This week's column by Ctein
I don't mean the package delivery service, although I always look forward to the appearance of the big brown boxy truck on my block. UPS stands for Uninterruptible Power Supply, and if you're at all dependent upon your computer(s) it's cheap insurance and peace of mind.
A UPS is a box about the size of a shoebox (more or less) that plugs into the wall socket and has a bunch of power outlet sockets on the back that your electronics plug into. Inside the UPS is a sealed lead acid battery, some AC/DC converters, and monitoring circuitry. If the line frequency or voltage fluctuates (or goes out entirely), the UPS switches to its internal battery within a cycle and continues to feed 120V AC to its outlet sockets.
Depending on how heavily you've loaded down the supply, the internal battery will be good for anywhere from about a half dozen minutes to half an hour or more. That's enough time for you to save any work you're in the middle of and shut down any electronics.
It'll not only save you from lost work product, but it can save you from lost equipment. Four or so years back we had a power brownout here that somehow managed to fry my Apple Cinema Display, despite there being a transformer between the display and the wall socket. Probably should've gotten a UPS back then, but I didn't. The local power's been reliable for the past 15 years, with outages a rare thing.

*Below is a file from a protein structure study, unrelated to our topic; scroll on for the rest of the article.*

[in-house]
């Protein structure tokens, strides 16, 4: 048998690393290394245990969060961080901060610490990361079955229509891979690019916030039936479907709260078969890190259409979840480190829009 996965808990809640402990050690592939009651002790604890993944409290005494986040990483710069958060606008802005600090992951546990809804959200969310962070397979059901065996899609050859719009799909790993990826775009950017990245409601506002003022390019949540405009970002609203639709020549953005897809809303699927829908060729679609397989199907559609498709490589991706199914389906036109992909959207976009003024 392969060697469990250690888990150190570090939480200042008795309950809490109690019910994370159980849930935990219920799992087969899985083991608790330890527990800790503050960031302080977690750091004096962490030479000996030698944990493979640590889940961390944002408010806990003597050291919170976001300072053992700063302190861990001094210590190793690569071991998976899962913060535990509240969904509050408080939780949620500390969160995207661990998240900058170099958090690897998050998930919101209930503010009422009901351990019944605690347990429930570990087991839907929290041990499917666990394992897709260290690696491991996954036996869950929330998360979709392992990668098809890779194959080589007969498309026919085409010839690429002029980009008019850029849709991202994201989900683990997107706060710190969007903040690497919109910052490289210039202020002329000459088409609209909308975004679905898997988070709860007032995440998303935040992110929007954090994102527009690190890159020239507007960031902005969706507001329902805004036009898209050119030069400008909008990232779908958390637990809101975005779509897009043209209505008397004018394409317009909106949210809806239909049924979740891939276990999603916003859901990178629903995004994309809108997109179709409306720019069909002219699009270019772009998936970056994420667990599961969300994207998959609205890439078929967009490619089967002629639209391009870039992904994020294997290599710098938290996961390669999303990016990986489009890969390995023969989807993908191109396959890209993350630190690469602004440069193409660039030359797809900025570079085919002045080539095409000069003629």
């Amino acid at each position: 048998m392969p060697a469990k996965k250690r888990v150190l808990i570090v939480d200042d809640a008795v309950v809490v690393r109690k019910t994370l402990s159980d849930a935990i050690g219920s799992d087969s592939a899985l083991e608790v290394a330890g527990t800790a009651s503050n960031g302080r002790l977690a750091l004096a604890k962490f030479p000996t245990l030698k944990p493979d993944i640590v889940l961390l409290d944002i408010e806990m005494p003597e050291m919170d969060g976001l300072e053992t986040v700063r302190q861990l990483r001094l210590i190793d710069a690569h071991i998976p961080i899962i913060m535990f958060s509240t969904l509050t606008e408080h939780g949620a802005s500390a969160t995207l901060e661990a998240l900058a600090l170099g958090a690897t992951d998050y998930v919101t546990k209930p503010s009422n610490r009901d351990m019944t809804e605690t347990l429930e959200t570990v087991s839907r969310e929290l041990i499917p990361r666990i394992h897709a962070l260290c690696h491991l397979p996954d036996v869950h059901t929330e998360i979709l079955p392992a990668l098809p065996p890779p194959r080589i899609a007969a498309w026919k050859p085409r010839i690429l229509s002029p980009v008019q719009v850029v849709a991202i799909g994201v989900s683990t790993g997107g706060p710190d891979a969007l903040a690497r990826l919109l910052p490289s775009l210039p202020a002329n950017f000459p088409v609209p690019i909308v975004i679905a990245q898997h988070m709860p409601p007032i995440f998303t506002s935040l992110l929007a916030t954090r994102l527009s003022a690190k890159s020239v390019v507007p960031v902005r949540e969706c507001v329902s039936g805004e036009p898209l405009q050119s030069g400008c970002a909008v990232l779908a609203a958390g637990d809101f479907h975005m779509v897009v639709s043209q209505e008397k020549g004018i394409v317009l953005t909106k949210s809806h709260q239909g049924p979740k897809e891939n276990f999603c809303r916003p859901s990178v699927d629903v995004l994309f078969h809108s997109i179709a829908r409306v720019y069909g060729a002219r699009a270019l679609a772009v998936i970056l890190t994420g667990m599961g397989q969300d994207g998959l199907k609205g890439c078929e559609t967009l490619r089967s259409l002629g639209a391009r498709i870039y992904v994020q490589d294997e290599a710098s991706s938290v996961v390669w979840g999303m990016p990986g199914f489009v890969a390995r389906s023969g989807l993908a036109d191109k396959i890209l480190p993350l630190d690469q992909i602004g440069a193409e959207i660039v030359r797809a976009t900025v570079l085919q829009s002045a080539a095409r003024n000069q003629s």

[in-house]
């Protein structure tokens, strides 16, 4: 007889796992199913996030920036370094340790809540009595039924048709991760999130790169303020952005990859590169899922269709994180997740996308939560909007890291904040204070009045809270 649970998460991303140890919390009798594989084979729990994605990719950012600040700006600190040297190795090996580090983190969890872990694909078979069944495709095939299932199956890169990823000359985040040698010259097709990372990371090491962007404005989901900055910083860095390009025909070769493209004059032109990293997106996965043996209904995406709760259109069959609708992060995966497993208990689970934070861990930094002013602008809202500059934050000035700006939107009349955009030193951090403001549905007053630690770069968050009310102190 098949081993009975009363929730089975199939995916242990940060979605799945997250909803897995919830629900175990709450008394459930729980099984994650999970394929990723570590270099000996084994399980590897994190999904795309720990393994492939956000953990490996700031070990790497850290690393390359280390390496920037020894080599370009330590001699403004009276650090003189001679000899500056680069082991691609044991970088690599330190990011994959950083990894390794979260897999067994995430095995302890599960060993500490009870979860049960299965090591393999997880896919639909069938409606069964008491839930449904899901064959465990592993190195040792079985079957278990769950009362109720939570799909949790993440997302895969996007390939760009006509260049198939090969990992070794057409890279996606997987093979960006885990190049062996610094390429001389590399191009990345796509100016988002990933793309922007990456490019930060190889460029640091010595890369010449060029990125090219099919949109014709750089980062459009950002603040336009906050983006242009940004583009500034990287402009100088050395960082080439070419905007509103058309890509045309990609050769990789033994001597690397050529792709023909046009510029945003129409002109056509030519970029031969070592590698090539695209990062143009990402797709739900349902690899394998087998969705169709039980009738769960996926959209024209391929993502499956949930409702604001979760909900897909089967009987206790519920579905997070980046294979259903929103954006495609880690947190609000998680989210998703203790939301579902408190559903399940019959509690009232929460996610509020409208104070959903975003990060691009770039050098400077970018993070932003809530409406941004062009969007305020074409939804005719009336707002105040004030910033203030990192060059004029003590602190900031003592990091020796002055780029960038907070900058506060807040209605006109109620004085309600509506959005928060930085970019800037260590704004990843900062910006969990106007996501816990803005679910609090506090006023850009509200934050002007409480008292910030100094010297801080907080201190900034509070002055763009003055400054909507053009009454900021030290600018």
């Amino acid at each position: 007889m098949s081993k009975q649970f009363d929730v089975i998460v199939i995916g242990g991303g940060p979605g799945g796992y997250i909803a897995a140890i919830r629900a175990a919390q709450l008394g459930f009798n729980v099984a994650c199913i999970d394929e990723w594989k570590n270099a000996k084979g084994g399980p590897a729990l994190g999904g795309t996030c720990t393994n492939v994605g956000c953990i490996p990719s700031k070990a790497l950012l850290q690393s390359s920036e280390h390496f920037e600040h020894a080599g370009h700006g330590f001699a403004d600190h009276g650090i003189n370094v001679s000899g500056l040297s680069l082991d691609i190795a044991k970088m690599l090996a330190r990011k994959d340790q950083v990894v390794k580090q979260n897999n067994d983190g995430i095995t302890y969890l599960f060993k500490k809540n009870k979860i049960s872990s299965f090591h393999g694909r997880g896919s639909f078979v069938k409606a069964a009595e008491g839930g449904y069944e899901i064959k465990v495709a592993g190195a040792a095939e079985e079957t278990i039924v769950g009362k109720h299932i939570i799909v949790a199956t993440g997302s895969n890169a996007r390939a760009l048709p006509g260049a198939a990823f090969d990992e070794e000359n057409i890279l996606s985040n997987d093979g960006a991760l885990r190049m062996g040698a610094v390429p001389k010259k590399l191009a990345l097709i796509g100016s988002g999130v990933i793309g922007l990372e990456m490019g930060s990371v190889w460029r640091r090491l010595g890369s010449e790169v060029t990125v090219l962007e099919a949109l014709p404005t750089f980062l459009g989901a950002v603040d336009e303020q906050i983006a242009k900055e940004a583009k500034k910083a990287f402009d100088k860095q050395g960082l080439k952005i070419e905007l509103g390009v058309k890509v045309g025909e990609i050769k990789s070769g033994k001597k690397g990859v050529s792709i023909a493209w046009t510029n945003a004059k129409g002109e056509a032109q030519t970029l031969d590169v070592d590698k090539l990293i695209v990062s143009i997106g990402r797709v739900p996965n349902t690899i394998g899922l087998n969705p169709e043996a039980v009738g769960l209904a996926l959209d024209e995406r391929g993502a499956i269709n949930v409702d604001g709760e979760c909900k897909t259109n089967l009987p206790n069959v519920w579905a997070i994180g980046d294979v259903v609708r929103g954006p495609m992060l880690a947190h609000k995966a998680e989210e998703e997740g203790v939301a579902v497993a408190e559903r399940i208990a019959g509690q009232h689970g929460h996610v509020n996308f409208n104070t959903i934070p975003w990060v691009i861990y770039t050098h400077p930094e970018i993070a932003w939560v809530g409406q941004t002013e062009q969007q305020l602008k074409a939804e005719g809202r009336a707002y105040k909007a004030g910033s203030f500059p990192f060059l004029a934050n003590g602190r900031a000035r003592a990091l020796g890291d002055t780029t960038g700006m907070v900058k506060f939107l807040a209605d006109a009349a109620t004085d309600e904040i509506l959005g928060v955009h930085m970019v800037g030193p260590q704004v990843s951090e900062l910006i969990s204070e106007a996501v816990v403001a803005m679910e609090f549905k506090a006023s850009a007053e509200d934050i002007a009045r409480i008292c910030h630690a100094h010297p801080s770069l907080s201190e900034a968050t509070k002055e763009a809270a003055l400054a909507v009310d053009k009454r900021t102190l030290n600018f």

Two weeks ago was the exception. Four outages in three days, and I thought I was going to go nuts. It was a Murphy's-law situation. I was doing some orbital simulations for a book project (a story I may tell you at some future time but not now). It was straightforward but somewhat tedious, repetitive work. The software that does this well only runs under Windows, so I was running my Windows virtual environment on the iMac.
There's no difference between running virtual Windows and real Windows...except...if you yank the plug on virtual Windows, it leaves the virtual hard drive file in a confused state. Confused, as in unbootable and unusable. The only recovery is to go to the backup and restore the virtual drive file.
That's fine, except 1.) it takes a fair chunk of time to port over that large a file from the backup drive and 2. any work done after the last backup is gone. Doesn't matter whether it was saved or not; it got saved to a virtual drive that no longer exists.
After the first outage, it took me most of the day to figure all this out and get it straightened out and back to where I'd been.
The second time it happened, I only lost about half a day's productivity.
After that, I got completely paranoid and started archiving what I was doing every half-hour. Which was another source of wasted time and still didn't eliminate the time it took to restore from the backup.
Let me repeat: this was somewhat tedious, repetitive work I was doing. Oh yeah, how much more fun it was having to do it repeatedly!